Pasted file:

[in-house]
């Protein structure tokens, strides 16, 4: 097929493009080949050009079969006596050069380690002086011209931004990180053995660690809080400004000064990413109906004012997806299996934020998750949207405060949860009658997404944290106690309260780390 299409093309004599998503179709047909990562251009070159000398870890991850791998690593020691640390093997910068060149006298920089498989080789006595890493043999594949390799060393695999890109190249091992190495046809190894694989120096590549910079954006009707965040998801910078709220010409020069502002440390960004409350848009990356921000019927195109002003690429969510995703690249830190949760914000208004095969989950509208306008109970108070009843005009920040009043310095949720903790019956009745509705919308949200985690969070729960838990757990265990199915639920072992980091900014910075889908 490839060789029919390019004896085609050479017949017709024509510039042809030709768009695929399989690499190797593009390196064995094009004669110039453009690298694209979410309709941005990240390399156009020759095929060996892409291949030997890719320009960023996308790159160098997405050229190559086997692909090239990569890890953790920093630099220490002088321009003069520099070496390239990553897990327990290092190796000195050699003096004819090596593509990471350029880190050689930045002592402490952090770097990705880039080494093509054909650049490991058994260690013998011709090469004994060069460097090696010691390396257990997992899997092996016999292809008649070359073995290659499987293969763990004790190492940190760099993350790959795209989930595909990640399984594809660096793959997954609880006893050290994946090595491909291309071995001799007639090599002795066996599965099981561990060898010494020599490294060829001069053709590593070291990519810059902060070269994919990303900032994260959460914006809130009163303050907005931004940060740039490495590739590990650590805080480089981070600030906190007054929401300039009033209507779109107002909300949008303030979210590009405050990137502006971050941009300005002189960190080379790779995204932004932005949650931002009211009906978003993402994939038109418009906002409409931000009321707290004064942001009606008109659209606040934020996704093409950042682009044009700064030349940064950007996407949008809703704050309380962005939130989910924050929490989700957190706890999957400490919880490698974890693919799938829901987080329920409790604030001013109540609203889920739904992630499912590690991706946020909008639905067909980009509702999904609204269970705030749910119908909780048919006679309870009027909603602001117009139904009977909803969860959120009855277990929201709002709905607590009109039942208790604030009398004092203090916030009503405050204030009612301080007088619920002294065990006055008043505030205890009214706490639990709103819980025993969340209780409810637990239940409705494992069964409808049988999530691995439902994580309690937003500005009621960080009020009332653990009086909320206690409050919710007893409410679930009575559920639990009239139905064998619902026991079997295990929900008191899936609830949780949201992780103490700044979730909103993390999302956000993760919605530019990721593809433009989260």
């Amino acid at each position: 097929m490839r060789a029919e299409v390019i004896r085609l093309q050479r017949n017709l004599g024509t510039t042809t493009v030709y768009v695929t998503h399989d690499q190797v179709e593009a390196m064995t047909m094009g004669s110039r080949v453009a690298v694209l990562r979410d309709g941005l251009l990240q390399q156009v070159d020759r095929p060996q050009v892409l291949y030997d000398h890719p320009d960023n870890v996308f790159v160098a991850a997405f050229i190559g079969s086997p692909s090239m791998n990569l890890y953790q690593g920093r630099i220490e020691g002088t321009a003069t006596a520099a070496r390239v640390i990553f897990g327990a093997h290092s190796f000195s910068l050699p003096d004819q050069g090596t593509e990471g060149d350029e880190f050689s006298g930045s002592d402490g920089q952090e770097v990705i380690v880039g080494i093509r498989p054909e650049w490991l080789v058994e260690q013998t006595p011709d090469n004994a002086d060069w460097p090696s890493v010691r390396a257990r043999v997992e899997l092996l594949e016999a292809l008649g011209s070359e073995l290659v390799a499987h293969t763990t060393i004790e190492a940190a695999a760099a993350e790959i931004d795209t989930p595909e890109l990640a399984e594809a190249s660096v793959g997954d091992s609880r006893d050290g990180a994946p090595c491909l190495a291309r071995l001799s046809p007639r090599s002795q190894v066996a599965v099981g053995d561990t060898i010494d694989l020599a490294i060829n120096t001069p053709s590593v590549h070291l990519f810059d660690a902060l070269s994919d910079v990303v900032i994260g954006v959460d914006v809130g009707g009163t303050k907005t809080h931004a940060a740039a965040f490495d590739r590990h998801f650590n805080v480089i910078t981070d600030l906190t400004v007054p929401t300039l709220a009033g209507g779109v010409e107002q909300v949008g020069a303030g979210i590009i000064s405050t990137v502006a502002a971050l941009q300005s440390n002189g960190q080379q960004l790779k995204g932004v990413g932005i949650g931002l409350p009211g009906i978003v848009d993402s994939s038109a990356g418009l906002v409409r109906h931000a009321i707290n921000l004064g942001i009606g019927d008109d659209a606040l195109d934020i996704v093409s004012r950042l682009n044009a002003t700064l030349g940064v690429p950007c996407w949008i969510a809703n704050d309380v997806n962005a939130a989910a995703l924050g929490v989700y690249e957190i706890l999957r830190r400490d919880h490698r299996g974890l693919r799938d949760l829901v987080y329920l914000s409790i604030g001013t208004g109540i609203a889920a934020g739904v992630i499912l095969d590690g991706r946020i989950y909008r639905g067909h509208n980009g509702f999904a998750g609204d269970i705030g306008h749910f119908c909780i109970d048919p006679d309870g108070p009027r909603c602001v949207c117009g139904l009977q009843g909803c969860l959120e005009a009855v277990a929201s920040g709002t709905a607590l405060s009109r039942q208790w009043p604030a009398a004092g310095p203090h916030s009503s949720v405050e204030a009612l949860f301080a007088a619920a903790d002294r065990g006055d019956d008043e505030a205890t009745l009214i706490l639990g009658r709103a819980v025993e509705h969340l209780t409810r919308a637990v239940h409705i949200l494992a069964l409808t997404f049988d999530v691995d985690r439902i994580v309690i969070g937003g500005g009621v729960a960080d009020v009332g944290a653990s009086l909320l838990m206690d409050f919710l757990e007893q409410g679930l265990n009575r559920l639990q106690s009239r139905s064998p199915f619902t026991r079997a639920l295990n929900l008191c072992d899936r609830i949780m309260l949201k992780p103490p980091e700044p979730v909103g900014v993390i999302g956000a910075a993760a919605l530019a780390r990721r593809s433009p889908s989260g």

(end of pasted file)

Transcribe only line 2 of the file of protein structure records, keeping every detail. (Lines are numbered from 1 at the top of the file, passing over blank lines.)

């Protein structure tokens, strides 16, 4: 097929493009080949050009079969006596050069380690002086011209931004990180053995660690809080400004000064990413109906004012997806299996934020998750949207405060949860009658997404944290106690309260780390 299409093309004599998503179709047909990562251009070159000398870890991850791998690593020691640390093997910068060149006298920089498989080789006595890493043999594949390799060393695999890109190249091992190495046809190894694989120096590549910079954006009707965040998801910078709220010409020069502002440390960004409350848009990356921000019927195109002003690429969510995703690249830190949760914000208004095969989950509208306008109970108070009843005009920040009043310095949720903790019956009745509705919308949200985690969070729960838990757990265990199915639920072992980091900014910075889908 490839060789029919390019004896085609050479017949017709024509510039042809030709768009695929399989690499190797593009390196064995094009004669110039453009690298694209979410309709941005990240390399156009020759095929060996892409291949030997890719320009960023996308790159160098997405050229190559086997692909090239990569890890953790920093630099220490002088321009003069520099070496390239990553897990327990290092190796000195050699003096004819090596593509990471350029880190050689930045002592402490952090770097990705880039080494093509054909650049490991058994260690013998011709090469004994060069460097090696010691390396257990997992899997092996016999292809008649070359073995290659499987293969763990004790190492940190760099993350790959795209989930595909990640399984594809660096793959997954609880006893050290994946090595491909291309071995001799007639090599002795066996599965099981561990060898010494020599490294060829001069053709590593070291990519810059902060070269994919990303900032994260959460914006809130009163303050907005931004940060740039490495590739590990650590805080480089981070600030906190007054929401300039009033209507779109107002909300949008303030979210590009405050990137502006971050941009300005002189960190080379790779995204932004932005949650931002009211009906978003993402994939038109418009906002409409931000009321707290004064942001009606008109659209606040934020996704093409950042682009044009700064030349940064950007996407949008809703704050309380962005939130989910924050929490989700957190706890999957400490919880490698974890693919799938829901987080329920409790604030001013109540609203889920739904992630499912590690991706946020909008639905067909980009509702999904609204269970705030749910119908909780048919006679309870009027909603602001117009139904009977909803969860959120009855277990929201709002709905607590009109039942208790604030009398004092203090916030009503405050204030009612301080007088619920002294065990006055008043505030205890009214706490639990709103819980025993969340209780409810637990239940409705494992069964409808049988999530691995439902994580309690937003500005009621960080009020009332653990009086909320206690409050919710007893409410679930009575559920639990009239139905064998619902026991079997295990929900008191899936609830949780949201992780103490700044979730909103993390999302956000993760919605530019990721593809433009989260």